It never takes much to rattle a parish. People get set in their ways and are easily scandalized by anything new and different. People who have had certain roles for many years don’t want to give up their turf. They know what’s best, and everyone else is a dope who should keep to themselves. They absolutely hate being told what to do, especially when a suggested change of tactic is implied.

Some would say the church deserves this because of past injustices like the priest sex abuse scandal. I know one guy who refuses to go to confession because he confessed his sins to a priest that was later convicted and imprisoned for sexual misconduct.

For those of us who have Faith, hanging on to it can be a real bitch. We constantly let human personalities and Earthly struggles get between us and Jesus. I’ve done it many times.

For years after my best friend died in a suicide, I wasn’t receptive to anything a priest had to say. Suicide is supposed to be a one-way ticket to Hell, and I didn’t want to believe that my friend was going there for being mentally sick and not even close to being in his right mind. For a very long time, I got more comfort in  my addictive impulses than in anything related to faith.

We constantly hear about people leaving the church, and sometimes it feels like priests would do just about anything to get people to come back. You see elaborate campaigns like “Catholics Come Home” and run into priests who don’t want to offend anyone over anything. One of the things I’ve always liked about Father Mike is that he doesn’t care who he offends. The word of God is the way it is. Period.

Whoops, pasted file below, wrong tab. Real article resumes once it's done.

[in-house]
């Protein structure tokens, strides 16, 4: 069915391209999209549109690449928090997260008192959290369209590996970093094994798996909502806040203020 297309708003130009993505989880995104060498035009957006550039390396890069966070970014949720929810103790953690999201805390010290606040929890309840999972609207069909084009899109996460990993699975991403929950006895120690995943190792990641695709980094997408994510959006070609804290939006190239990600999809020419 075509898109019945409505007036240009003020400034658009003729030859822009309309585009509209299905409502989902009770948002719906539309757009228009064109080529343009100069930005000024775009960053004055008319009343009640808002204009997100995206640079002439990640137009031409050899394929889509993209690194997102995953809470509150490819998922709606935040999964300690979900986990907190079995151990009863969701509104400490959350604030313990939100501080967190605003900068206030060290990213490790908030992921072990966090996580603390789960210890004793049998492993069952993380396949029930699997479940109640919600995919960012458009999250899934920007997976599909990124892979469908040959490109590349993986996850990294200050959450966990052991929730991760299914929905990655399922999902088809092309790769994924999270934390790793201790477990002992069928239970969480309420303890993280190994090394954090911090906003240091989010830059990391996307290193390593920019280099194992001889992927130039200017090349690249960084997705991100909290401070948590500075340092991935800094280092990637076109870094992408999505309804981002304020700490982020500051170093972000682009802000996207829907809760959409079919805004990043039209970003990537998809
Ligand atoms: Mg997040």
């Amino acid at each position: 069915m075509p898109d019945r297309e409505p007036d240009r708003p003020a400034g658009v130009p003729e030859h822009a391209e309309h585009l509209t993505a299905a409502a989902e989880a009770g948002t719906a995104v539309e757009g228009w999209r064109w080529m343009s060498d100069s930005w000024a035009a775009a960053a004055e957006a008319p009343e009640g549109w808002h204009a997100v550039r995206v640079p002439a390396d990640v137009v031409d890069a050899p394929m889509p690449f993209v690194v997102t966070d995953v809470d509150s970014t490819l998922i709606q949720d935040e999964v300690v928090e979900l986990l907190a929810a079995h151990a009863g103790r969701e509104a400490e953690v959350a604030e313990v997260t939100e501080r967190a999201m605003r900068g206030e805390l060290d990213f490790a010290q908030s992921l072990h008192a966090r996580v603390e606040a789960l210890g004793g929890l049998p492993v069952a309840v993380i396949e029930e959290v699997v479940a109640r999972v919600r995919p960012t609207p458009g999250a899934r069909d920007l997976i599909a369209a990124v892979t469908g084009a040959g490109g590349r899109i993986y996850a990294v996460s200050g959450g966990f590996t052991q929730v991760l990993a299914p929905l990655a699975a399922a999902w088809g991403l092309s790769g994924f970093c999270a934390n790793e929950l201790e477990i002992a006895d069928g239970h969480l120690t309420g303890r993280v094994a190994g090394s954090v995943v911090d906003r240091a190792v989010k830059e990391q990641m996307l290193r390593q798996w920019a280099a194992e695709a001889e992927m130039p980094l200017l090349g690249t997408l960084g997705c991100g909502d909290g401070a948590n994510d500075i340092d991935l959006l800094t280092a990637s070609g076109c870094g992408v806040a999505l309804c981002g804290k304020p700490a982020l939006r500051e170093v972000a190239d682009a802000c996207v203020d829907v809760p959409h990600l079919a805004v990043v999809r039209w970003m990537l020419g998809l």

But to me, a guy who only recently learned what it means to Let Go and Let God, the biggest problem is that we all let our egos get in the way.

We place personality over everything else.

We’ll grab onto any excuse to stop trying to be good Christians. The sex abuse scandal was a perfect example, though I personally believe you’d have to be whacked in the head not to have been outraged by that. Nothing shakes a person’s faith from its moorings like anger and rage.

That’s our big challenge, to remember every day that it all comes down to one simple thing: The relationship we as individuals have with God.

It should be a relationship impervious to human bickering, though it never really is.

I consider myself lucky. A few years back, I’d let everything to do with church politics consume me with rage and worry. In working the 12 Steps of Recovery, I’ve learned that the only way to move forward is to let that stuff go. My ego still resurfaces periodically to mess it all up, but for the most part I’m getting the hang of this “surrender” thing.

The other thing, and this might reveal a sinister side of me, is that I enjoy a good clash of personalities. A little drama is always entertaining, and I like seeing people with widely differences forced into a small space where the only way they can survive is to work together.

The best of what’s in us can come out in those circumstances.

In the end, I think the priests in my parish will have to learn how to work together. It’s their problem to work out.

In time, I think they will.